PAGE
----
“A Training Ground for Students”

“Innovations” provided Das and his team with an opportunity to test the DREAMS Lab’s prototypes in preparation for a U.S. National Science Foundation (NSF) call for proposals in early 2023. The prototypes are designed to operate in tandem to study coral reef community distributions and ecosystem dynamics. Sensors on the RoboBoat collect data on environmental parameters, such as water temperature and conductivity, while a GoPro camera takes photographs of the seafloor and a sonar uses sound waves to gauge depth. Meanwhile, the UDrone follows the underwater terrain to provide contours of the seafloor. When combined, data from the two prototypes form a 3D map of the reef environment through a process called “structure from motion.”

“In my opinion, the use of robotics and artificial intelligence is key to better understanding the environment, and this workshop presented a tremendous opportunity to inspire young minds early in their journeys,” he said. “This was also a chance to test our environmental monitoring robotic systems in the ocean while engaging the students in the improvement of their design.”

“Innovations” instructor Aravind Adhith Pandian Saravanakumaran (standing), a graduate research assistant at Arizona State University (ASU), helped lead simulation sessions for aerial drones. By using a web-based interface, students could operate the drones in a virtual environment. This was also an introduction to coding, as participants had to use a code language to instruct the drones’ movements.

During the course, DREAMS Lab member Saravanakumaran was primarily responsible for leading the aerial drone portions, introducing students to the basics of quadcopters—helicopters with four rotors—and teaching them to fly palm-sized drones. Along with Das, he helped lead “robot simulation sessions” for the aerial drone and RoboBoat in an NSF-funded web-based virtual environment. These sessions served as a training ground for the students before they piloted the prototypes in the field.

“The whole workshop was a memorable experience for me since it was my first time teaching students of this age,” he said. “I was really amazed by how much knowledge they had, and having them operate our robots and watching them explore gave me new insights, which I will use to upgrade our projects back in the lab.”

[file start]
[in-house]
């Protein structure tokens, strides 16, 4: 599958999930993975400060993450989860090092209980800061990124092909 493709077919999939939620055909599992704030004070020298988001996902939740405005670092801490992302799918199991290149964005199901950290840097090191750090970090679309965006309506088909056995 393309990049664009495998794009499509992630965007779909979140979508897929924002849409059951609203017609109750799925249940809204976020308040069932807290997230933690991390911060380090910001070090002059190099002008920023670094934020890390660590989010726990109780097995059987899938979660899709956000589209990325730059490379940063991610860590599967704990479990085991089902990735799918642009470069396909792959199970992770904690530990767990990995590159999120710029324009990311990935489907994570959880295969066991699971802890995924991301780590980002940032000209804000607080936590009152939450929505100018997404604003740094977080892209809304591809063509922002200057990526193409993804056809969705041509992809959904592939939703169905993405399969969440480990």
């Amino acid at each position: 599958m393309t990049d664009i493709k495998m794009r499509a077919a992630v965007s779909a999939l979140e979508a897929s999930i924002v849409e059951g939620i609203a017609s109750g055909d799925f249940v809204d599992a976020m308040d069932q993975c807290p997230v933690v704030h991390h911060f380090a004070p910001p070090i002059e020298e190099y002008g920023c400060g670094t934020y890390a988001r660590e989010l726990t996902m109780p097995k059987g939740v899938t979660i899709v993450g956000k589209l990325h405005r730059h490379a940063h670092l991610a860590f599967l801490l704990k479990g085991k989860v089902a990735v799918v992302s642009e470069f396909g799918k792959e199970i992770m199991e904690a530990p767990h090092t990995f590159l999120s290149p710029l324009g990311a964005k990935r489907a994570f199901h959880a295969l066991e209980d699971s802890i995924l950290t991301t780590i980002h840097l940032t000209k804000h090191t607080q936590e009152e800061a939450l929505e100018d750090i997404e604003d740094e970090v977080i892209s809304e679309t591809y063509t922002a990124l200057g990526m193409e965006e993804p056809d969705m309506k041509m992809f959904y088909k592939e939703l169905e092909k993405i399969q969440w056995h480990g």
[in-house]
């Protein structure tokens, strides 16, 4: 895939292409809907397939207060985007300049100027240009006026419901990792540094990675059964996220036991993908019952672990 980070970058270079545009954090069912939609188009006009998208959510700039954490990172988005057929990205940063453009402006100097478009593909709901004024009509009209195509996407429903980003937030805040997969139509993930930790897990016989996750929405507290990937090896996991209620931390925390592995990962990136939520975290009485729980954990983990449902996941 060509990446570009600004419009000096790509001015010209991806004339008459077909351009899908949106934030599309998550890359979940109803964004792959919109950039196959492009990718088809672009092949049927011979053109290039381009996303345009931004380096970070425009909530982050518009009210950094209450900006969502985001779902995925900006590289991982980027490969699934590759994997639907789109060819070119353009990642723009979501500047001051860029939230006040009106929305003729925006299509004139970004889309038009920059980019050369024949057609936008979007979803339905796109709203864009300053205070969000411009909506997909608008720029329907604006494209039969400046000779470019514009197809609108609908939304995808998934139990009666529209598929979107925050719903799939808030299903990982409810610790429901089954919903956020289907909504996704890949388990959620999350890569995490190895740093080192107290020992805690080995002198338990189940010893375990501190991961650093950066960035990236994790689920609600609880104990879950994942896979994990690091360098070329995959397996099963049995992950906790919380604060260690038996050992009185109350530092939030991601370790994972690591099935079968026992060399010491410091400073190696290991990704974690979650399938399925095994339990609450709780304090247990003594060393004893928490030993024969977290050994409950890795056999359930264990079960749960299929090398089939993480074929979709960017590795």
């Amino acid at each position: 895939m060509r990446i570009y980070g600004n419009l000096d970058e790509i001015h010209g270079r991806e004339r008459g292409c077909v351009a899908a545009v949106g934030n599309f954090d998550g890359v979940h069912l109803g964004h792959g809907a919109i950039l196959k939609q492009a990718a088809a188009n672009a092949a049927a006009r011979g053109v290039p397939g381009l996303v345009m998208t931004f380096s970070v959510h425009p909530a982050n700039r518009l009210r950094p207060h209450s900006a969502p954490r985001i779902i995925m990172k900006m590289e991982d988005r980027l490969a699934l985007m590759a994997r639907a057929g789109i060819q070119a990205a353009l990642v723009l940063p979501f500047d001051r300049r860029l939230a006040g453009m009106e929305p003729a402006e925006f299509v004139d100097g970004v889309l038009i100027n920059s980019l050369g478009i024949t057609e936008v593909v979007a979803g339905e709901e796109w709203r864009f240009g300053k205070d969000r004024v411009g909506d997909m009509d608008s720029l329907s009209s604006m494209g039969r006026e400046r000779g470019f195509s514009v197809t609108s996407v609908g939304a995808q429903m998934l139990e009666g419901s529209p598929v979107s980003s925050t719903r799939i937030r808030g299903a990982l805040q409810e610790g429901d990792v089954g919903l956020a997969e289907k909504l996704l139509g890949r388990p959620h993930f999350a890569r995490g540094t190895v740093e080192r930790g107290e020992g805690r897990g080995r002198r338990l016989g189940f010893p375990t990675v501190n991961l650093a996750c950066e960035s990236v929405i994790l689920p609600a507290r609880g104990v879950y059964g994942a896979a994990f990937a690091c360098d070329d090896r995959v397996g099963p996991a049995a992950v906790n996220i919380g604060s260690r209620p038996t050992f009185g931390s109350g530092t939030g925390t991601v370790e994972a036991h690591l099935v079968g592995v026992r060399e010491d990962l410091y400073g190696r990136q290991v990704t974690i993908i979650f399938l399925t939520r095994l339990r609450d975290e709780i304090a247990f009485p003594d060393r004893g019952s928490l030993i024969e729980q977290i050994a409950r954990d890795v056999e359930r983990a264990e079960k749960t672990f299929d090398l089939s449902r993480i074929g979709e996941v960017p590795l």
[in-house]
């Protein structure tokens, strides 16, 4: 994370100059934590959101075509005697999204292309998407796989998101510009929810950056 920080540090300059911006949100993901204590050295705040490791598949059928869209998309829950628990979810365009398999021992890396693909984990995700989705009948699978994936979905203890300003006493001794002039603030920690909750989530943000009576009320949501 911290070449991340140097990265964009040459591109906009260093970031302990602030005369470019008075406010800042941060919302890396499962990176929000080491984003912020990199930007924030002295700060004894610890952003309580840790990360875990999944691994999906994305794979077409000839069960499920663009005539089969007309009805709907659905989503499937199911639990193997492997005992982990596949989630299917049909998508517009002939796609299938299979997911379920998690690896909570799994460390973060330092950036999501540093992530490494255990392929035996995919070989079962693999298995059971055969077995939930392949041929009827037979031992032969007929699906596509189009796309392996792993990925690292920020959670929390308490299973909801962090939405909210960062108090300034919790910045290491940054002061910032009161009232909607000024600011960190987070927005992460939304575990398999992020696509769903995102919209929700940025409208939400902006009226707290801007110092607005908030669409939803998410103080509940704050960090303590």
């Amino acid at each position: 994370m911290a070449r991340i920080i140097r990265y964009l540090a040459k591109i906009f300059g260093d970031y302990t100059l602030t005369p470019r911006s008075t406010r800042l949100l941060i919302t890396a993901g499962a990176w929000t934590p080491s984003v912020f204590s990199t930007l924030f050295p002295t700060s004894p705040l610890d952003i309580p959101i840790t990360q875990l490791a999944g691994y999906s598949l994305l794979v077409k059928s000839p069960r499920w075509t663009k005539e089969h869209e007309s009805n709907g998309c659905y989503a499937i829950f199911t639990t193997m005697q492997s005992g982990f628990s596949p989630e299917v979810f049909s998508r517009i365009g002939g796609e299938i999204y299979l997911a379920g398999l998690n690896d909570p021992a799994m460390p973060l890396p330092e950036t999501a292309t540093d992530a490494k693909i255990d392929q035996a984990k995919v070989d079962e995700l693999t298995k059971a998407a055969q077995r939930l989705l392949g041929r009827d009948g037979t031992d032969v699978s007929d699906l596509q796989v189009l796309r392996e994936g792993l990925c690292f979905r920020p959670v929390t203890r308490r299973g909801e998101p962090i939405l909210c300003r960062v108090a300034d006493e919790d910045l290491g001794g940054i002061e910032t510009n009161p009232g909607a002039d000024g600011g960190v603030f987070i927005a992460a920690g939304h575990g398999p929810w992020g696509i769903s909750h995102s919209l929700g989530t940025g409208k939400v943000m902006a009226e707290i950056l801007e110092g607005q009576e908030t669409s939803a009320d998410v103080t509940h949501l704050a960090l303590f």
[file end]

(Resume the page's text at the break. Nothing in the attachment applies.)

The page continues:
Along with Noyes, Staggers, Jr. helped facilitate the “Innovations” course. He also led a series of activities designed to introduce students to the DREAMS Lab’s prototypes, with a specific focus on teaching them to deploy and operate RoboBoat, as well as create a mission plan for it to map a small section of Bermuda’s coral reef. On the final day, students copied the RoboBoat’s mission and mapped the same area by swimming back and forth over the reef on flotation devices outfitted with GoPro cameras. In the near future, Staggers, Jr. plans to compare their map with RoboBoat’s version to showcase the efficiency of automated data collection.

“Innovators” instructor Rodney Staggers, Jr. (center) led participants in a series of activities designed to teach them how to deploy, operate, and eventually create a mission plan for RoboBoat, one of the prototype robotics developed in the DREAMS Lab at ASU. When used in tandem with two other robotic instruments, RoboBoat (shown here) is designed to study coral reef community distributions and ecosystem dynamics.

“Seeing the students excited about the technology we were letting them operate, as well as being inquisitive about our methods, made it apparent that we actually made an impact,” he said. “On the last day of the course, one of the students told me they were glad I came to BIOS. The feeling that something you said or did potentially inspired someone else to follow in your footsteps is just an indescribable sensation.”

“Reflecting on Robotics”

Kelley, an applied ocean engineer, had been scrolling through Instagram when he came across a BIOS advertisement for “Innovations,” prompting him to reach out to Noyes to see if the course could benefit from his expertise. Using spare parts from Sentry, he led a mini-workshop on testing and troubleshooting printed circuit boards, which is how engineers typically coordinate and trigger sonars on a schedule in deep-ocean vehicles.

“The ASU team was great and worked really hard to make their robotics work,” he said. “I thought it was great to see that in action, to see the kids engage in those projects and get a sense of the challenges while working with marine robotics.”

The course culminated in a trip to a local coral reef, where RoboBoat and students worked together collecting photos on GoPro cameras of a small section of the reef, indicated by the boxed region. The ASU engineering instructors stitched together over 1,000 photos utilizing specialized software to create the 3D map shown on the right. This process is called “structure from motion mapping.”

Das contributed to the course with virtual talks and demonstrations from ASU in Tempe, Arizona. And although he received regular updates from Saravanakumaran and Staggers, Jr., he didn’t comprehend the full impact of their efforts until he began processing the photos taken by RoboBoat, as well as the students’ GoPro cameras on the final day. “I started to see the coral reef in 3D, reconstructed from underwater footage,” he said. “That added a whole new meaning to my experience, and it seemed like we had closed a small loop in the exploration and understanding of planet Earth.”

Looking back on the course, Noyes said: “We are very proud of what we were able to accomplish in this training by having teenagers work directly alongside engineers. We hope to continue co-designing and innovating these types of hands-on learning opportunities for these and other talented teens in the future.”